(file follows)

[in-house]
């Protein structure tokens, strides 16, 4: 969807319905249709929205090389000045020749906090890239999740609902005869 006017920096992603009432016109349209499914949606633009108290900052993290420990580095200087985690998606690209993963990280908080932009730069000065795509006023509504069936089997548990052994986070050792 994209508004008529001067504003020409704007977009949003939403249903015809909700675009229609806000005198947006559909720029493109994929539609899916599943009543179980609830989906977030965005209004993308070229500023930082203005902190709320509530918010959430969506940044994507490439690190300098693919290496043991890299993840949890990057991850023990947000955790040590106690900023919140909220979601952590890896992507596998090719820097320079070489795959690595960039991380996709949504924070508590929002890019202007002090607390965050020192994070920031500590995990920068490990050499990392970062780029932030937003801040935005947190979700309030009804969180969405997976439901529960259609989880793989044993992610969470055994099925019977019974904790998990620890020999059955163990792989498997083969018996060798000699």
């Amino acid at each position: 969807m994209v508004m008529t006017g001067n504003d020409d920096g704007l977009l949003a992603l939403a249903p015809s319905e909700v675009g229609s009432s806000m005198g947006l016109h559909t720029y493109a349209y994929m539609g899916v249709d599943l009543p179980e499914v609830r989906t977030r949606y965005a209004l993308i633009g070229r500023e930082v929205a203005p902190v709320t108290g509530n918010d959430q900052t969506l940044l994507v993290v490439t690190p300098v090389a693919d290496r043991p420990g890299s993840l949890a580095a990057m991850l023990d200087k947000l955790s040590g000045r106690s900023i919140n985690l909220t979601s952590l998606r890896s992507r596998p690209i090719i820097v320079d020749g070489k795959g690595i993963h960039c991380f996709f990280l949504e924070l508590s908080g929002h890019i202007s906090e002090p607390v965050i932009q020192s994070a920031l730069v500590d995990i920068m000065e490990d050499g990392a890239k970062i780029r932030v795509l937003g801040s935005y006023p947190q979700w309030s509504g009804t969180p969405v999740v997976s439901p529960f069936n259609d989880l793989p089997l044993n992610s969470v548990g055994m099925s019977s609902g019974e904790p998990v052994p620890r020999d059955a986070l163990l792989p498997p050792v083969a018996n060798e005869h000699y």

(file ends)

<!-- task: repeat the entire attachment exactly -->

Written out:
[in-house]
């Protein structure tokens, strides 16, 4: 969807319905249709929205090389000045020749906090890239999740609902005869 006017920096992603009432016109349209499914949606633009108290900052993290420990580095200087985690998606690209993963990280908080932009730069000065795509006023509504069936089997548990052994986070050792 994209508004008529001067504003020409704007977009949003939403249903015809909700675009229609806000005198947006559909720029493109994929539609899916599943009543179980609830989906977030965005209004993308070229500023930082203005902190709320509530918010959430969506940044994507490439690190300098693919290496043991890299993840949890990057991850023990947000955790040590106690900023919140909220979601952590890896992507596998090719820097320079070489795959690595960039991380996709949504924070508590929002890019202007002090607390965050020192994070920031500590995990920068490990050499990392970062780029932030937003801040935005947190979700309030009804969180969405997976439901529960259609989880793989044993992610969470055994099925019977019974904790998990620890020999059955163990792989498997083969018996060798000699």
């Amino acid at each position: 969807m994209v508004m008529t006017g001067n504003d020409d920096g704007l977009l949003a992603l939403a249903p015809s319905e909700v675009g229609s009432s806000m005198g947006l016109h559909t720029y493109a349209y994929m539609g899916v249709d599943l009543p179980e499914v609830r989906t977030r949606y965005a209004l993308i633009g070229r500023e930082v929205a203005p902190v709320t108290g509530n918010d959430q900052t969506l940044l994507v993290v490439t690190p300098v090389a693919d290496r043991p420990g890299s993840l949890a580095a990057m991850l023990d200087k947000l955790s040590g000045r106690s900023i919140n985690l909220t979601s952590l998606r890896s992507r596998p690209i090719i820097v320079d020749g070489k795959g690595i993963h960039c991380f996709f990280l949504e924070l508590s908080g929002h890019i202007s906090e002090p607390v965050i932009q020192s994070a920031l730069v500590d995990i920068m000065e490990d050499g990392a890239k970062i780029r932030v795509l937003g801040s935005y006023p947190q979700w309030s509504g009804t969180p969405v999740v997976s439901p529960f069936n259609d989880l793989p089997l044993n992610s969470v548990g055994m099925s019977s609902g019974e904790p998990v052994p620890r020999d059955a986070l163990l792989p498997p050792v083969a018996n060798e005869h000699y």